Detecting Atmospheric Streams with Satellite Observations

Atmospheric rivers, filaments of intense moisture transport in the atmosphere, can now be automatically detected in satellite observations. Credit: NOAA

Atmospheric currents (ARs) are filaments of intense moisture transport in the atmosphere. These weather systems drive a large proportion of heavy rain events in coastal areas. The detection of ARs in satellite observations has long been a difficult task due to the lack of wind information. In a study published in Journal of Geophysical Research: Environmentscientists obtained a 3-dimensional (3D) wind field estimate based on the spatial distribution of satellite-based temperature.

By combining this approximate 3D data with satellite-observed humidity, the scientists developed a method for detecting AR through satellite observations for the first time. Using this newly developed method, the scientists produced the first satellite-based near-global AR dataset.

Scientists have long detected AR using data from numerical model simulations. The use of satellite observations allowed them to a the global approach of ARs was based only on observations, which was more desirable, but such information was out of reach due to the lack of corresponding air data.

Now, using a new method to estimate 3D wind data from satellites, scientists can automatically detect AR using satellite observations, and they have created a benchmark AR data for almost the entire world. The set is prepared. Furthermore, their evaluation of existing AR data shows that reanalysis overestimates the frequency of precipitation produced in ARs but underestimates its intensity.

In their study, the scientists developed a near-global AR detection algorithm that incorporates 3D wind information from satellite observations, providing a more accurate picture of extreme weather events around the world. gave combines both moisture field and wind information, i.e. the two main factors defining AR from satellites. Scientists used a new detection method to create the first satellite-based near-global AR dataset.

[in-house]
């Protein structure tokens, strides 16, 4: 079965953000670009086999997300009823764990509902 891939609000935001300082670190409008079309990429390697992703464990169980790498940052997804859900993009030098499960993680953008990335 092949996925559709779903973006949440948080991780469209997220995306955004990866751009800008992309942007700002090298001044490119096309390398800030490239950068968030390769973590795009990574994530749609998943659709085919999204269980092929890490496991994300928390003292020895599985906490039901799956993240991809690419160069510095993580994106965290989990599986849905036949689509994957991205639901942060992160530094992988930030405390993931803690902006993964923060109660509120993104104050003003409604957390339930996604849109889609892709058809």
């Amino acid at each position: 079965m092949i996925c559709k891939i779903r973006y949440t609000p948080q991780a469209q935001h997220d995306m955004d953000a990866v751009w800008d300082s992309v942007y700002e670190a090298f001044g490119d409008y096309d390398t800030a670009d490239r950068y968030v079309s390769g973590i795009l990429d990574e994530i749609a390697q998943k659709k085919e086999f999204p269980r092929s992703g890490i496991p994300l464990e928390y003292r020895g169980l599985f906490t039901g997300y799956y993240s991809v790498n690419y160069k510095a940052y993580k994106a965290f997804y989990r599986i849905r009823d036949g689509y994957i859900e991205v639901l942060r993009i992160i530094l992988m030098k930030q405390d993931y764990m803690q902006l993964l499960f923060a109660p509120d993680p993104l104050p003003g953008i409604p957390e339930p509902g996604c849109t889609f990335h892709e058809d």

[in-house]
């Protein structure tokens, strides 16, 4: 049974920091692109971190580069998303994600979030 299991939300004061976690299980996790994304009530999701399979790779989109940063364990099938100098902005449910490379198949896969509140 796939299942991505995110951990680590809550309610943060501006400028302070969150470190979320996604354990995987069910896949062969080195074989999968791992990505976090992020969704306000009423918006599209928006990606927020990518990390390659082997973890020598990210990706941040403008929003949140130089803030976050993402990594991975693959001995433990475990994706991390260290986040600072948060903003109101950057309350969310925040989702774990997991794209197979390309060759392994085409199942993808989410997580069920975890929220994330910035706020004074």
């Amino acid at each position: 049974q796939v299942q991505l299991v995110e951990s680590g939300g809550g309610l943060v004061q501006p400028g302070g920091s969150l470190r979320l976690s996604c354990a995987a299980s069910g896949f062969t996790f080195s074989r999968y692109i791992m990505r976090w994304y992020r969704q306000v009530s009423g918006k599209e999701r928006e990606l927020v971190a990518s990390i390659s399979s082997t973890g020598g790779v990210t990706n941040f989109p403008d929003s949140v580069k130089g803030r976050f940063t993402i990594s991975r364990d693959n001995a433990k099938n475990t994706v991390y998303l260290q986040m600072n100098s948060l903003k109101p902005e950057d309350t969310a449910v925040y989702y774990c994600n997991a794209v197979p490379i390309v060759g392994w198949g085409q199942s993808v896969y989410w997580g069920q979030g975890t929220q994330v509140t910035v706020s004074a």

Using this new dataset as a benchmark, scientists are learning from the shortcomings of previous AR analyses, such as the width of ARs, and they said the results will inform reanalysis and the representation of ARs and associated precipitation in climate models. can help improve As the quality of satellite observations continues to improve, the methodology presented here can be applied to others. To generate high-resolution or high-frequency AR statistics.

More information:
Weiming Ma et al., Representing Atmospheric Streams and Estimating Associated Precipitation in Reanalysis with Satellite Observations, Journal of Geophysical Research: Environment (2023). DOI: 10.1029/2023JD038937

Reference: Detecting atmospheric rivers with satellite observations (2024, February 19) Retrieved February 20, 2024 from https://phys.org/news/2024-02-atmospheric-rivers-satellite.html

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